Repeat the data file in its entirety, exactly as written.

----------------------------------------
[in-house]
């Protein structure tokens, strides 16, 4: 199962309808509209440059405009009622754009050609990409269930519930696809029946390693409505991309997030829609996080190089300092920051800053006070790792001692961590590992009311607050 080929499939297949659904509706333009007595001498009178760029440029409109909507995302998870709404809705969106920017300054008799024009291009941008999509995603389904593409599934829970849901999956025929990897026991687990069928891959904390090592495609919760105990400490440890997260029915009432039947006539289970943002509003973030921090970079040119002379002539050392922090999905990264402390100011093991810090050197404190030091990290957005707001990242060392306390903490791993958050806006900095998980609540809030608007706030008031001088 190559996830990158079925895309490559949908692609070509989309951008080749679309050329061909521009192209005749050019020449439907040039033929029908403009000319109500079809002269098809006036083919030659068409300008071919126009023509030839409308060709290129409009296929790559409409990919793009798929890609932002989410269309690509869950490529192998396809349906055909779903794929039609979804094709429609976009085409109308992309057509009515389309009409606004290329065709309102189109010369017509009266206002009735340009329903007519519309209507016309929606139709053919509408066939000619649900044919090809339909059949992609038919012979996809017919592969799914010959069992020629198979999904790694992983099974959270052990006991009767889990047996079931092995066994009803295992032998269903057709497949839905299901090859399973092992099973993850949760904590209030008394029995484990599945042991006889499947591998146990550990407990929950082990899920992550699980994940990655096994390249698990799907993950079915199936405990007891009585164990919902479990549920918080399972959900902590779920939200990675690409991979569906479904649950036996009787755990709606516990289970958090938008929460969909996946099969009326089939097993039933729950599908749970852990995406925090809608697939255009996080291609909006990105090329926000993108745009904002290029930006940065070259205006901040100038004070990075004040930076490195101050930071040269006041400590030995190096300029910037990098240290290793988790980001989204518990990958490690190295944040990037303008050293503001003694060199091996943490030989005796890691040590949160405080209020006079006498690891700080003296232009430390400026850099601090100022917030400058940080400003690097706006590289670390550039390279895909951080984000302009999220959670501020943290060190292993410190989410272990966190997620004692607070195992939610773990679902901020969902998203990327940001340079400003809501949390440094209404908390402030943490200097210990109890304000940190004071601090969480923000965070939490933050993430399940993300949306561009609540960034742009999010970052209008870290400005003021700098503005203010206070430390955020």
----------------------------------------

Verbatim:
[in-house]
């Protein structure tokens, strides 16, 4: 199962309808509209440059405009009622754009050609990409269930519930696809029946390693409505991309997030829609996080190089300092920051800053006070790792001692961590590992009311607050 080929499939297949659904509706333009007595001498009178760029440029409109909507995302998870709404809705969106920017300054008799024009291009941008999509995603389904593409599934829970849901999956025929990897026991687990069928891959904390090592495609919760105990400490440890997260029915009432039947006539289970943002509003973030921090970079040119002379002539050392922090999905990264402390100011093991810090050197404190030091990290957005707001990242060392306390903490791993958050806006900095998980609540809030608007706030008031001088 190559996830990158079925895309490559949908692609070509989309951008080749679309050329061909521009192209005749050019020449439907040039033929029908403009000319109500079809002269098809006036083919030659068409300008071919126009023509030839409308060709290129409009296929790559409409990919793009798929890609932002989410269309690509869950490529192998396809349906055909779903794929039609979804094709429609976009085409109308992309057509009515389309009409606004290329065709309102189109010369017509009266206002009735340009329903007519519309209507016309929606139709053919509408066939000619649900044919090809339909059949992609038919012979996809017919592969799914010959069992020629198979999904790694992983099974959270052990006991009767889990047996079931092995066994009803295992032998269903057709497949839905299901090859399973092992099973993850949760904590209030008394029995484990599945042991006889499947591998146990550990407990929950082990899920992550699980994940990655096994390249698990799907993950079915199936405990007891009585164990919902479990549920918080399972959900902590779920939200990675690409991979569906479904649950036996009787755990709606516990289970958090938008929460969909996946099969009326089939097993039933729950599908749970852990995406925090809608697939255009996080291609909006990105090329926000993108745009904002290029930006940065070259205006901040100038004070990075004040930076490195101050930071040269006041400590030995190096300029910037990098240290290793988790980001989204518990990958490690190295944040990037303008050293503001003694060199091996943490030989005796890691040590949160405080209020006079006498690891700080003296232009430390400026850099601090100022917030400058940080400003690097706006590289670390550039390279895909951080984000302009999220959670501020943290060190292993410190989410272990966190997620004692607070195992939610773990679902901020969902998203990327940001340079400003809501949390440094209404908390402030943490200097210990109890304000940190004071601090969480923000965070939490933050993430399940993300949306561009609540960034742009999010970052209008870290400005003021700098503005203010206070430390955020």